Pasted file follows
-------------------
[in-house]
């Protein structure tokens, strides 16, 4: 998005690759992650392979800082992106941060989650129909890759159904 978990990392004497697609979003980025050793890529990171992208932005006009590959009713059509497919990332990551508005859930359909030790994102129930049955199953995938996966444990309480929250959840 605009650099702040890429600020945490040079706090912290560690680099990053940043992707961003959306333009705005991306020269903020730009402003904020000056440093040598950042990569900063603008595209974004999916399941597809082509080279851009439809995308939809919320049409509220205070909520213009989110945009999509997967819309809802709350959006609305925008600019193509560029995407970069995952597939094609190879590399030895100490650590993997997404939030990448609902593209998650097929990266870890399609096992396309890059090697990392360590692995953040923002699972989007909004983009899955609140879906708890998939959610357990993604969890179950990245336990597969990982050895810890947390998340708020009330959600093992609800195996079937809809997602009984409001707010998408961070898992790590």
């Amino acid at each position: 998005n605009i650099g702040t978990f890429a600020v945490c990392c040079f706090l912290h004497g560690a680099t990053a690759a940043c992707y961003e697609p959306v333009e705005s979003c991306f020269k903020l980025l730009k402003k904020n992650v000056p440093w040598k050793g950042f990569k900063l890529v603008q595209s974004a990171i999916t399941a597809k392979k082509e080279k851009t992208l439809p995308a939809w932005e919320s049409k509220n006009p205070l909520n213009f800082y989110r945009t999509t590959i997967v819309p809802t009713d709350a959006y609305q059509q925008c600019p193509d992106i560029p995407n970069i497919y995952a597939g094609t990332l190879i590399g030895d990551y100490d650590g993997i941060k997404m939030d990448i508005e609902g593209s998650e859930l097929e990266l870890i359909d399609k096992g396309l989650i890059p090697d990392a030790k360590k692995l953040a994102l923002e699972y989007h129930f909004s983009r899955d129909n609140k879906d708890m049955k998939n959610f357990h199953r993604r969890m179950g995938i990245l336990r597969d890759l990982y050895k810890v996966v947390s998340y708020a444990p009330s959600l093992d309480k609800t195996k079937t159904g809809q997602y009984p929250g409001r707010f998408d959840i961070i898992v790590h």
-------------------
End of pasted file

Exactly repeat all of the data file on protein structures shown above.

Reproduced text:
[in-house]
């Protein structure tokens, strides 16, 4: 998005690759992650392979800082992106941060989650129909890759159904 978990990392004497697609979003980025050793890529990171992208932005006009590959009713059509497919990332990551508005859930359909030790994102129930049955199953995938996966444990309480929250959840 605009650099702040890429600020945490040079706090912290560690680099990053940043992707961003959306333009705005991306020269903020730009402003904020000056440093040598950042990569900063603008595209974004999916399941597809082509080279851009439809995308939809919320049409509220205070909520213009989110945009999509997967819309809802709350959006609305925008600019193509560029995407970069995952597939094609190879590399030895100490650590993997997404939030990448609902593209998650097929990266870890399609096992396309890059090697990392360590692995953040923002699972989007909004983009899955609140879906708890998939959610357990993604969890179950990245336990597969990982050895810890947390998340708020009330959600093992609800195996079937809809997602009984409001707010998408961070898992790590």
């Amino acid at each position: 998005n605009i650099g702040t978990f890429a600020v945490c990392c040079f706090l912290h004497g560690a680099t990053a690759a940043c992707y961003e697609p959306v333009e705005s979003c991306f020269k903020l980025l730009k402003k904020n992650v000056p440093w040598k050793g950042f990569k900063l890529v603008q595209s974004a990171i999916t399941a597809k392979k082509e080279k851009t992208l439809p995308a939809w932005e919320s049409k509220n006009p205070l909520n213009f800082y989110r945009t999509t590959i997967v819309p809802t009713d709350a959006y609305q059509q925008c600019p193509d992106i560029p995407n970069i497919y995952a597939g094609t990332l190879i590399g030895d990551y100490d650590g993997i941060k997404m939030d990448i508005e609902g593209s998650e859930l097929e990266l870890i359909d399609k096992g396309l989650i890059p090697d990392a030790k360590k692995l953040a994102l923002e699972y989007h129930f909004s983009r899955d129909n609140k879906d708890m049955k998939n959610f357990h199953r993604r969890m179950g995938i990245l336990r597969d890759l990982y050895k810890v996966v947390s998340y708020a444990p009330s959600l093992d309480k609800t195996k079937t159904g809809q997602y009984p929250g409001r707010f998408d959840i961070i898992v790590h």